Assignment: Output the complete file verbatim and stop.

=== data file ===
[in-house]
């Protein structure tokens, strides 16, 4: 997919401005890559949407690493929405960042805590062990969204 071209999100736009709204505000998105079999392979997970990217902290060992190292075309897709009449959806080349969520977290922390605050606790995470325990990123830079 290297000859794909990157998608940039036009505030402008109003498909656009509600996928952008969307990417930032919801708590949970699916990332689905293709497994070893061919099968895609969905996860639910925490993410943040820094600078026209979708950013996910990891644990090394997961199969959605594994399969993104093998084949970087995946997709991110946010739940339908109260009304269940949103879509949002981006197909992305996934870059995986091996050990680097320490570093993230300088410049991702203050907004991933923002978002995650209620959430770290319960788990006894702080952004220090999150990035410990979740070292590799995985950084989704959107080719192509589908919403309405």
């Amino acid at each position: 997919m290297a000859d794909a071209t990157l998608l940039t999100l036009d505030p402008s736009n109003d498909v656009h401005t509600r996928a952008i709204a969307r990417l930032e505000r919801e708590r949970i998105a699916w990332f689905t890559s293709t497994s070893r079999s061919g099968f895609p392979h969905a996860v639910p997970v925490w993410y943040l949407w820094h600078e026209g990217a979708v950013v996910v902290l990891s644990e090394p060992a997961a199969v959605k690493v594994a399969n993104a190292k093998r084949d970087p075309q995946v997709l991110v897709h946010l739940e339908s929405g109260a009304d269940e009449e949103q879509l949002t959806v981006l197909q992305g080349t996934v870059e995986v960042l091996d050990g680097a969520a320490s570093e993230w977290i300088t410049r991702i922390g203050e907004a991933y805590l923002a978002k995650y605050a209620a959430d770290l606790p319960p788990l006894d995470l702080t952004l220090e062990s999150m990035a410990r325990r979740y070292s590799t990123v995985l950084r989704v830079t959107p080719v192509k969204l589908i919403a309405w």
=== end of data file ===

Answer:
[in-house]
């Protein structure tokens, strides 16, 4: 997919401005890559949407690493929405960042805590062990969204 071209999100736009709204505000998105079999392979997970990217902290060992190292075309897709009449959806080349969520977290922390605050606790995470325990990123830079 290297000859794909990157998608940039036009505030402008109003498909656009509600996928952008969307990417930032919801708590949970699916990332689905293709497994070893061919099968895609969905996860639910925490993410943040820094600078026209979708950013996910990891644990090394997961199969959605594994399969993104093998084949970087995946997709991110946010739940339908109260009304269940949103879509949002981006197909992305996934870059995986091996050990680097320490570093993230300088410049991702203050907004991933923002978002995650209620959430770290319960788990006894702080952004220090999150990035410990979740070292590799995985950084989704959107080719192509589908919403309405």
């Amino acid at each position: 997919m290297a000859d794909a071209t990157l998608l940039t999100l036009d505030p402008s736009n109003d498909v656009h401005t509600r996928a952008i709204a969307r990417l930032e505000r919801e708590r949970i998105a699916w990332f689905t890559s293709t497994s070893r079999s061919g099968f895609p392979h969905a996860v639910p997970v925490w993410y943040l949407w820094h600078e026209g990217a979708v950013v996910v902290l990891s644990e090394p060992a997961a199969v959605k690493v594994a399969n993104a190292k093998r084949d970087p075309q995946v997709l991110v897709h946010l739940e339908s929405g109260a009304d269940e009449e949103q879509l949002t959806v981006l197909q992305g080349t996934v870059e995986v960042l091996d050990g680097a969520a320490s570093e993230w977290i300088t410049r991702i922390g203050e907004a991933y805590l923002a978002k995650y605050a209620a959430d770290l606790p319960p788990l006894d995470l702080t952004l220090e062990s999150m990035a410990r325990r979740y070292s590799t990123v995985l950084r989704v830079t959107p080719v192509k969204l589908i919403a309405w």